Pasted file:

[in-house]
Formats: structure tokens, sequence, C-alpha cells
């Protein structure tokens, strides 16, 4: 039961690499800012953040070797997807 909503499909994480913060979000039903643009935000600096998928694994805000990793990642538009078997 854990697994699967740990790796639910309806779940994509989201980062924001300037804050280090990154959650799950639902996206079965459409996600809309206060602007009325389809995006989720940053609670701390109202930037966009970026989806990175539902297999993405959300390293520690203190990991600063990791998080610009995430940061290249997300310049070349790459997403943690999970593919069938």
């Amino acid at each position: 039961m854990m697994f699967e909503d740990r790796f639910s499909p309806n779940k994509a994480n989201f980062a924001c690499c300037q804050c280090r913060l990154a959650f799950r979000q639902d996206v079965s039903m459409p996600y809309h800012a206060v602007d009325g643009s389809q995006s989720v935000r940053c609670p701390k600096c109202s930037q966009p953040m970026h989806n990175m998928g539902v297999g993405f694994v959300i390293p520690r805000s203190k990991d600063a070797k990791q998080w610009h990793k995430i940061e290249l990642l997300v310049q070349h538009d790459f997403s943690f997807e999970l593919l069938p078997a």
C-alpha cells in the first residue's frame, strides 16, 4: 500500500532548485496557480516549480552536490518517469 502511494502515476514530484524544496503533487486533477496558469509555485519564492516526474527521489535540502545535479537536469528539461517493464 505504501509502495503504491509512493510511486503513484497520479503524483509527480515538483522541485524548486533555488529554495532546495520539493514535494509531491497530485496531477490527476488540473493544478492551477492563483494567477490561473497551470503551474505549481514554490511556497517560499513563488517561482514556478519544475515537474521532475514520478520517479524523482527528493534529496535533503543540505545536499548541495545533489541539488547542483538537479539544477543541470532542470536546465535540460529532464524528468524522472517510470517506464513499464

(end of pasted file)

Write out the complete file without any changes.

[in-house]
Formats: structure tokens, sequence, C-alpha cells
């Protein structure tokens, strides 16, 4: 039961690499800012953040070797997807 909503499909994480913060979000039903643009935000600096998928694994805000990793990642538009078997 854990697994699967740990790796639910309806779940994509989201980062924001300037804050280090990154959650799950639902996206079965459409996600809309206060602007009325389809995006989720940053609670701390109202930037966009970026989806990175539902297999993405959300390293520690203190990991600063990791998080610009995430940061290249997300310049070349790459997403943690999970593919069938």
């Amino acid at each position: 039961m854990m697994f699967e909503d740990r790796f639910s499909p309806n779940k994509a994480n989201f980062a924001c690499c300037q804050c280090r913060l990154a959650f799950r979000q639902d996206v079965s039903m459409p996600y809309h800012a206060v602007d009325g643009s389809q995006s989720v935000r940053c609670p701390k600096c109202s930037q966009p953040m970026h989806n990175m998928g539902v297999g993405f694994v959300i390293p520690r805000s203190k990991d600063a070797k990791q998080w610009h990793k995430i940061e290249l990642l997300v310049q070349h538009d790459f997403s943690f997807e999970l593919l069938p078997a």
C-alpha cells in the first residue's frame, strides 16, 4: 500500500532548485496557480516549480552536490518517469 502511494502515476514530484524544496503533487486533477496558469509555485519564492516526474527521489535540502545535479537536469528539461517493464 505504501509502495503504491509512493510511486503513484497520479503524483509527480515538483522541485524548486533555488529554495532546495520539493514535494509531491497530485496531477490527476488540473493544478492551477492563483494567477490561473497551470503551474505549481514554490511556497517560499513563488517561482514556478519544475515537474521532475514520478520517479524523482527528493534529496535533503543540505545536499548541495545533489541539488547542483538537479539544477543541470532542470536546465535540460529532464524528468524522472517510470517506464513499464